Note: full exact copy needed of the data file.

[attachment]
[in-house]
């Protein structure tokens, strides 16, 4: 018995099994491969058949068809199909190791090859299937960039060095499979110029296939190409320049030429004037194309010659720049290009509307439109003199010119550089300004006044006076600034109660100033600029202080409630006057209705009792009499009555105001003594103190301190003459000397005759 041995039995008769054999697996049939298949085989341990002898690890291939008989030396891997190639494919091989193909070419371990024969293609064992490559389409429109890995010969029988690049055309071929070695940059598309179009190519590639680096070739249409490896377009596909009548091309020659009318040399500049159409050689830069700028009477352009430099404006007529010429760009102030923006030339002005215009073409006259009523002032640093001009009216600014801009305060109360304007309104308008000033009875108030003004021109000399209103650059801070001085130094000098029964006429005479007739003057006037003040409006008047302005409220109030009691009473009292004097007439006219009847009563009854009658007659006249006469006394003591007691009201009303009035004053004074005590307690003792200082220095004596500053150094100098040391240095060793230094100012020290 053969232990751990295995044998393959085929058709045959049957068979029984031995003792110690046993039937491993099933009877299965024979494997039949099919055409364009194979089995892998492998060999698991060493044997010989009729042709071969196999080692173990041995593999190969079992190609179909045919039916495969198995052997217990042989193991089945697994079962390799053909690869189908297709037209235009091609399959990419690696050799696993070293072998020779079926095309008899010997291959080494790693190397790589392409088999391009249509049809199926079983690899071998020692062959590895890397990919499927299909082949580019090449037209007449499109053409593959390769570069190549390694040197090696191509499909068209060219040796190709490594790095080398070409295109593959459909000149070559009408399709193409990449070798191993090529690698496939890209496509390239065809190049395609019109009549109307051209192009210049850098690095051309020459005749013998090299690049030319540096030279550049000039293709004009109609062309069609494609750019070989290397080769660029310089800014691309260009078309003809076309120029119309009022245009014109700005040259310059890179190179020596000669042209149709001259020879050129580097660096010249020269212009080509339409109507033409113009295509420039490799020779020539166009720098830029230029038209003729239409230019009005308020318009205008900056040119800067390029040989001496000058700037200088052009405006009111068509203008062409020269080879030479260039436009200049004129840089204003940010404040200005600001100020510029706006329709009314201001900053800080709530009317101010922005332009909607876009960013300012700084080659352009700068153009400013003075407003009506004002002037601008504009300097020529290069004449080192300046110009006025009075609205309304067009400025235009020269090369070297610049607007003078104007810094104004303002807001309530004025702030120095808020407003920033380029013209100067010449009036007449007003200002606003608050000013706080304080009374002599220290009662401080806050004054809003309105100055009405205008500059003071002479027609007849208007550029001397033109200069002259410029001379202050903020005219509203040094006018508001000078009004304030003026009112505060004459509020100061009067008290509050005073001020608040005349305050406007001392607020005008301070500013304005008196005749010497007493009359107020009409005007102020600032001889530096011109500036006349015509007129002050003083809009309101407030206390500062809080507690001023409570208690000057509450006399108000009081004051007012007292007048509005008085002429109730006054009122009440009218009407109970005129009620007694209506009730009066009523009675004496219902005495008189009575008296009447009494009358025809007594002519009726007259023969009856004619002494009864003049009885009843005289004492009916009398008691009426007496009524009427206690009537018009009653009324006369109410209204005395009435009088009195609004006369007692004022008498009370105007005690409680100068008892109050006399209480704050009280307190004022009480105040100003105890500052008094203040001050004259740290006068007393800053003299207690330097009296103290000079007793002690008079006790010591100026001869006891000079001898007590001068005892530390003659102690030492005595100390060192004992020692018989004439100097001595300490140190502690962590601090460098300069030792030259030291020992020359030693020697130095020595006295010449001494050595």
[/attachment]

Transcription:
[in-house]
């Protein structure tokens, strides 16, 4: 018995099994491969058949068809199909190791090859299937960039060095499979110029296939190409320049030429004037194309010659720049290009509307439109003199010119550089300004006044006076600034109660100033600029202080409630006057209705009792009499009555105001003594103190301190003459000397005759 041995039995008769054999697996049939298949085989341990002898690890291939008989030396891997190639494919091989193909070419371990024969293609064992490559389409429109890995010969029988690049055309071929070695940059598309179009190519590639680096070739249409490896377009596909009548091309020659009318040399500049159409050689830069700028009477352009430099404006007529010429760009102030923006030339002005215009073409006259009523002032640093001009009216600014801009305060109360304007309104308008000033009875108030003004021109000399209103650059801070001085130094000098029964006429005479007739003057006037003040409006008047302005409220109030009691009473009292004097007439006219009847009563009854009658007659006249006469006394003591007691009201009303009035004053004074005590307690003792200082220095004596500053150094100098040391240095060793230094100012020290 053969232990751990295995044998393959085929058709045959049957068979029984031995003792110690046993039937491993099933009877299965024979494997039949099919055409364009194979089995892998492998060999698991060493044997010989009729042709071969196999080692173990041995593999190969079992190609179909045919039916495969198995052997217990042989193991089945697994079962390799053909690869189908297709037209235009091609399959990419690696050799696993070293072998020779079926095309008899010997291959080494790693190397790589392409088999391009249509049809199926079983690899071998020692062959590895890397990919499927299909082949580019090449037209007449499109053409593959390769570069190549390694040197090696191509499909068209060219040796190709490594790095080398070409295109593959459909000149070559009408399709193409990449070798191993090529690698496939890209496509390239065809190049395609019109009549109307051209192009210049850098690095051309020459005749013998090299690049030319540096030279550049000039293709004009109609062309069609494609750019070989290397080769660029310089800014691309260009078309003809076309120029119309009022245009014109700005040259310059890179190179020596000669042209149709001259020879050129580097660096010249020269212009080509339409109507033409113009295509420039490799020779020539166009720098830029230029038209003729239409230019009005308020318009205008900056040119800067390029040989001496000058700037200088052009405006009111068509203008062409020269080879030479260039436009200049004129840089204003940010404040200005600001100020510029706006329709009314201001900053800080709530009317101010922005332009909607876009960013300012700084080659352009700068153009400013003075407003009506004002002037601008504009300097020529290069004449080192300046110009006025009075609205309304067009400025235009020269090369070297610049607007003078104007810094104004303002807001309530004025702030120095808020407003920033380029013209100067010449009036007449007003200002606003608050000013706080304080009374002599220290009662401080806050004054809003309105100055009405205008500059003071002479027609007849208007550029001397033109200069002259410029001379202050903020005219509203040094006018508001000078009004304030003026009112505060004459509020100061009067008290509050005073001020608040005349305050406007001392607020005008301070500013304005008196005749010497007493009359107020009409005007102020600032001889530096011109500036006349015509007129002050003083809009309101407030206390500062809080507690001023409570208690000057509450006399108000009081004051007012007292007048509005008085002429109730006054009122009440009218009407109970005129009620007694209506009730009066009523009675004496219902005495008189009575008296009447009494009358025809007594002519009726007259023969009856004619002494009864003049009885009843005289004492009916009398008691009426007496009524009427206690009537018009009653009324006369109410209204005395009435009088009195609004006369007692004022008498009370105007005690409680100068008892109050006399209480704050009280307190004022009480105040100003105890500052008094203040001050004259740290006068007393800053003299207690330097009296103290000079007793002690008079006790010591100026001869006891000079001898007590001068005892530390003659102690030492005595100390060192004992020692018989004439100097001595300490140190502690962590601090460098300069030792030259030291020992020359030693020697130095020595006295010449001494050595």